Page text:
Malfunctioning Slot Machine Pays B.C. Woman $100,000

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Earlier this year, a malfunctioning slot machine at the Lakeside Resort’s Lake City Casino in Penticton, B.C., paid a woman 100 times the maximum winnings amount. The lucky roll tipped the British Columbia Lottery Corporation (BCLC) off to a major flaw in its slot machines.

malfunctioning slot machine

Malfunctioning Slot Machine

The woman in question was using one of the Dragon Fever slot machines, which has a maximum payout limit of $1,000. Yet after a roll, the slot machine displayed earnings of $99,999.97. “We did some initial troubleshooting of that defective machine and BCLC could not definitively determine the exact reason for the malfunction,” Laura Piva-Babcock, a BCLC spokesperson, told the Vancouver Sun. BCLC did determine that the woman in question, who remains unnamed, did not manipulate the slot machine in any way.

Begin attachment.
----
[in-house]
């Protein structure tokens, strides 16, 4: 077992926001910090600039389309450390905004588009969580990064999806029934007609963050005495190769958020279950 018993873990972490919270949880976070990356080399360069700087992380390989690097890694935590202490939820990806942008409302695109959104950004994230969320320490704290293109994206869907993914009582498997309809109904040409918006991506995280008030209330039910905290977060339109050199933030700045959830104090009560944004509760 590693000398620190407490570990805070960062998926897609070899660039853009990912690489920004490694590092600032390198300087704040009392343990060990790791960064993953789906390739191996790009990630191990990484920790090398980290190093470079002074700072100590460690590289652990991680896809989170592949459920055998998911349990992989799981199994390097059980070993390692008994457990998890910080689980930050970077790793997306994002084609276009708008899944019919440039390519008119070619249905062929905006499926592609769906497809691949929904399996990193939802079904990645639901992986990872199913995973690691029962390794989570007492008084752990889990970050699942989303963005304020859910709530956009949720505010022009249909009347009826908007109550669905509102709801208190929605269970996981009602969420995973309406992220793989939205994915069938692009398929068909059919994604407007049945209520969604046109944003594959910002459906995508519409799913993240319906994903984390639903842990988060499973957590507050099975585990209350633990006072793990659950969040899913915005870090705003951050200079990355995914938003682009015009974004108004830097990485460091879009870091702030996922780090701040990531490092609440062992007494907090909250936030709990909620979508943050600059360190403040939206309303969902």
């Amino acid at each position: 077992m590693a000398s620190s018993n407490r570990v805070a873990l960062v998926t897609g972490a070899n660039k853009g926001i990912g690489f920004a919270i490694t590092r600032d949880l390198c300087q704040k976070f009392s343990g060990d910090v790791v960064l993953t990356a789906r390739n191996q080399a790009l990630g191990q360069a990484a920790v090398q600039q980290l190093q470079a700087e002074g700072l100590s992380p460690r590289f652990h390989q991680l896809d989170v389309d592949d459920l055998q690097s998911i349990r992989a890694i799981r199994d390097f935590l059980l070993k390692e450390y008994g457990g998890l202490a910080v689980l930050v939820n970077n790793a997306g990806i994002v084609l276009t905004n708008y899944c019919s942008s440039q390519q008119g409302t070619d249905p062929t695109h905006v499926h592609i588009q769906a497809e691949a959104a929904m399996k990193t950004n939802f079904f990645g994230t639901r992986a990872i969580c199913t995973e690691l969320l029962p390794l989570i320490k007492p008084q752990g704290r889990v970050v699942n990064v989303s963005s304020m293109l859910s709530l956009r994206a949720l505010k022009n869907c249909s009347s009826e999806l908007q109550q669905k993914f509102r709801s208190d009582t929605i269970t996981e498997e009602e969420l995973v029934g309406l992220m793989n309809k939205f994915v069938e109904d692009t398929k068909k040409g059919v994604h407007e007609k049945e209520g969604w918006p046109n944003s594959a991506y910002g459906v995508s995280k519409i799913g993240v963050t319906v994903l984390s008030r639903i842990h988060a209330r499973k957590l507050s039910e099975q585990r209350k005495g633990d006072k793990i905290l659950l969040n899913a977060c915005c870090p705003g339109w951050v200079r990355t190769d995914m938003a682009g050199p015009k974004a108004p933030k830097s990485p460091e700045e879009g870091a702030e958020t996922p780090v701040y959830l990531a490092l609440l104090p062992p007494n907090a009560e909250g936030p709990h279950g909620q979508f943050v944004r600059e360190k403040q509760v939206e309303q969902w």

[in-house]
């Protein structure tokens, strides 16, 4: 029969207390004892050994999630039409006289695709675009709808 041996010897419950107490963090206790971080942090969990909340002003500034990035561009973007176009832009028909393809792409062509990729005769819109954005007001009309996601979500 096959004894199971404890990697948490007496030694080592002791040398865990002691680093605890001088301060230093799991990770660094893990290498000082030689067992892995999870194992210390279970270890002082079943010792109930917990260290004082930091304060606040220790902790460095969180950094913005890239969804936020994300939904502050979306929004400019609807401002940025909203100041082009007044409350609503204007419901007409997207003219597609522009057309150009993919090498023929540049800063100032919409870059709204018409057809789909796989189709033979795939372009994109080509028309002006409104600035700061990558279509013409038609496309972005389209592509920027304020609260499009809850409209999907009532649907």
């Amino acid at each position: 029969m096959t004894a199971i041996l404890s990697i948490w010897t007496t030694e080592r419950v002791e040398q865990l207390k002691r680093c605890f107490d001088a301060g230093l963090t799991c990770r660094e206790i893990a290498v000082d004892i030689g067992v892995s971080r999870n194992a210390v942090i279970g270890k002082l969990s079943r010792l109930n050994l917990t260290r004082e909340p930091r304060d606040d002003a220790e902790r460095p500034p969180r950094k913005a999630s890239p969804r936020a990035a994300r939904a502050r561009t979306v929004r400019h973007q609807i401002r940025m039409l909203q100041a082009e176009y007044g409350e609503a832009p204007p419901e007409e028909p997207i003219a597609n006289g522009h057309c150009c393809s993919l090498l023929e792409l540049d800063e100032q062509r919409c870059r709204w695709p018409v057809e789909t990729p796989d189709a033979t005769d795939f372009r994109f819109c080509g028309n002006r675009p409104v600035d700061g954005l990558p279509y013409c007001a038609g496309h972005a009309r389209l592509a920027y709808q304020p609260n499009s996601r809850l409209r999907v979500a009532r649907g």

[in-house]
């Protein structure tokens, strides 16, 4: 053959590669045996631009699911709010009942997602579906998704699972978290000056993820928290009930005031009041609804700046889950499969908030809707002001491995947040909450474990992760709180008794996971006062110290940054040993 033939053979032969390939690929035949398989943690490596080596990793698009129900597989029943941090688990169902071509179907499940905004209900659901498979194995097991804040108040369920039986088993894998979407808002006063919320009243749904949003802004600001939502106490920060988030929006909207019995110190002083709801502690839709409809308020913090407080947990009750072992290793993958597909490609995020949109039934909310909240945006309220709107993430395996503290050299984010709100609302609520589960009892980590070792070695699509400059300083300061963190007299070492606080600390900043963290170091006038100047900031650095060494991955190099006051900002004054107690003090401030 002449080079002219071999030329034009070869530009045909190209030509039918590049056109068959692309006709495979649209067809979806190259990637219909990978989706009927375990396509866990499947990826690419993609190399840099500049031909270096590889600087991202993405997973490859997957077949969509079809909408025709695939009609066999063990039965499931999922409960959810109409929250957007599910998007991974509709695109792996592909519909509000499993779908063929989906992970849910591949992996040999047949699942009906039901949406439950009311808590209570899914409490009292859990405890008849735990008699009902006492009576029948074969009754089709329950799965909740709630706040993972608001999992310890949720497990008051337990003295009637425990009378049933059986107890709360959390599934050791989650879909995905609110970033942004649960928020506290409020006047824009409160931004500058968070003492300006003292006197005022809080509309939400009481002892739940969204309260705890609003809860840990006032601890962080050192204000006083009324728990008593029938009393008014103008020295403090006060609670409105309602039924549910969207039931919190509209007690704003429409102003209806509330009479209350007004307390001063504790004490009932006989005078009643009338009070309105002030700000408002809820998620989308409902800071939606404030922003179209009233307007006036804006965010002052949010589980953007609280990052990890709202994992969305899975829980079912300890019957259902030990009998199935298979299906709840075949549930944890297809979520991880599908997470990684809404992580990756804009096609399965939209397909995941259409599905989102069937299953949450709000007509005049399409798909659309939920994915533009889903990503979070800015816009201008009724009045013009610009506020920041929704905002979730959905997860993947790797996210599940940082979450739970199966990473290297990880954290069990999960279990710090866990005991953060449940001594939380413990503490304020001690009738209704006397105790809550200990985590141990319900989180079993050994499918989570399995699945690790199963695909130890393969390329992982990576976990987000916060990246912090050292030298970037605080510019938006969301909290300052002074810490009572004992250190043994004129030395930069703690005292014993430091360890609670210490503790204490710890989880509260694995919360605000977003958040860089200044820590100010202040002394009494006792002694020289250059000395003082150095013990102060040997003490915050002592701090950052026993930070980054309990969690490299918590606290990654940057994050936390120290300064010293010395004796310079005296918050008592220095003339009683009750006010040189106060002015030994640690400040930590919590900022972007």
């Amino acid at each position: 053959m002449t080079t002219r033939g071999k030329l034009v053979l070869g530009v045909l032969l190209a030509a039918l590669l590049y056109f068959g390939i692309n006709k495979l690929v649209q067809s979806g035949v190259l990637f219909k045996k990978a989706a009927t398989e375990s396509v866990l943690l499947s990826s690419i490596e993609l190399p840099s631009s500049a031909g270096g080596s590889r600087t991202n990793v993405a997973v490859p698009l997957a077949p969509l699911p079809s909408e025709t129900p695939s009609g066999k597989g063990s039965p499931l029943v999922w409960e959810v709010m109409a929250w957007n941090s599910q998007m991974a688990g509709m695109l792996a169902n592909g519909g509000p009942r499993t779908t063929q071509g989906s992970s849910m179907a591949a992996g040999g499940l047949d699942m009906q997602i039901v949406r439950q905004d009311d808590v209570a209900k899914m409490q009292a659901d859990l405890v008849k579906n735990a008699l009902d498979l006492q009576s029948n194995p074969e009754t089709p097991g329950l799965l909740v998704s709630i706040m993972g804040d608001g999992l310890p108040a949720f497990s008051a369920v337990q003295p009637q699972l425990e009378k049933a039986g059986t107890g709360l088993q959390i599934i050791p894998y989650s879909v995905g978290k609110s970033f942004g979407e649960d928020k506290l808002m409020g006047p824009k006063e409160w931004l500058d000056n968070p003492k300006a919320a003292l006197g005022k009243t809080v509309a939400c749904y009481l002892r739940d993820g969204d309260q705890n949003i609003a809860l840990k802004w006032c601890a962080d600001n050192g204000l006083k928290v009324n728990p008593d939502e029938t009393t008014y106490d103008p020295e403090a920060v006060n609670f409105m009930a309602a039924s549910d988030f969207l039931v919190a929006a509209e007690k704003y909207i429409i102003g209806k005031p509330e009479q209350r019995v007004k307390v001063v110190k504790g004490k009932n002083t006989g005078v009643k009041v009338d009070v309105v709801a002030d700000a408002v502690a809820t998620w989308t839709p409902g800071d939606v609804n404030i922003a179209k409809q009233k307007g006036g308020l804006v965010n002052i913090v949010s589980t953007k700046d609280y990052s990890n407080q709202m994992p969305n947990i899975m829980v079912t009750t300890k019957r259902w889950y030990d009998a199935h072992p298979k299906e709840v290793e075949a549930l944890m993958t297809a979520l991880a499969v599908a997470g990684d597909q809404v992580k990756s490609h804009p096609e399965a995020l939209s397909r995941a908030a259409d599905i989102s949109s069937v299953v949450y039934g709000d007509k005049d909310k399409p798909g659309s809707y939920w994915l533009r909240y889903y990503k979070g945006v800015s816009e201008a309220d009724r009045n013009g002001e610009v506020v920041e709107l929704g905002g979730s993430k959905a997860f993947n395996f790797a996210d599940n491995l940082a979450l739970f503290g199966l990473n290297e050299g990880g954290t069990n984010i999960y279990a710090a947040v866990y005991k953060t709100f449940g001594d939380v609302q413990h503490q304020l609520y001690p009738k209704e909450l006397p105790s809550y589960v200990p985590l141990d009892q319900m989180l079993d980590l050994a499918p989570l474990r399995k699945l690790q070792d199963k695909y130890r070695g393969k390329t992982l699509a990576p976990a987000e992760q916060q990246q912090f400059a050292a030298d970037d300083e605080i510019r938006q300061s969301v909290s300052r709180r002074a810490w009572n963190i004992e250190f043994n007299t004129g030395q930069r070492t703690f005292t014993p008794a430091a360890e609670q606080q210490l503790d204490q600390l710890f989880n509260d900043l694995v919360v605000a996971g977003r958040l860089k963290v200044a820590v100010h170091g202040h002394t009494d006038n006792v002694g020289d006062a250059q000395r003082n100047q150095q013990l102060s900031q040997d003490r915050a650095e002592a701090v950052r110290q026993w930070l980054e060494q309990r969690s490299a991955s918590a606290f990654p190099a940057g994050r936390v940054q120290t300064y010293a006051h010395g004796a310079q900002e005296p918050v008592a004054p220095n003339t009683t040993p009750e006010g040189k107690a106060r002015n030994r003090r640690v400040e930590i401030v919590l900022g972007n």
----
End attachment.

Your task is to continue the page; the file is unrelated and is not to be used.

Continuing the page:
Troubleshooting of the slot machine determined only that the $99,999.97 amount was recorded on the payout screen. The actual intended payment amount could have been anything under $1,000. Since the amount of legitimate winnings was unable to be determined, BCLC “determined the appropriate course of action was to pay that erroneously displayed prize amount to the player,” Piva-Babcock stated.

After the Dragon Fever slot machine malfunctioned, BCLC quietly removed 189 slot machines from casinos around the province to prevent a similar incident from happening. Subsequent investigation determined that there was a glitch in the hardware that controlled the progressive jackpot system across a set of 6 individual slot machines. The progressive controller raised the jackpot each game until the player won; the crossed wires allowed the player in question to win more than she otherwise would have been able to. 152 of the 189 slot machines were affected, reports the Vancouver Sun.

This was one of five slot machine errors in 2013/2014; most were technical glitches. We’re reporting this now, as the story was kept quiet by BCLC until November, 2014, when the Sun received an anonymous tip about the incident.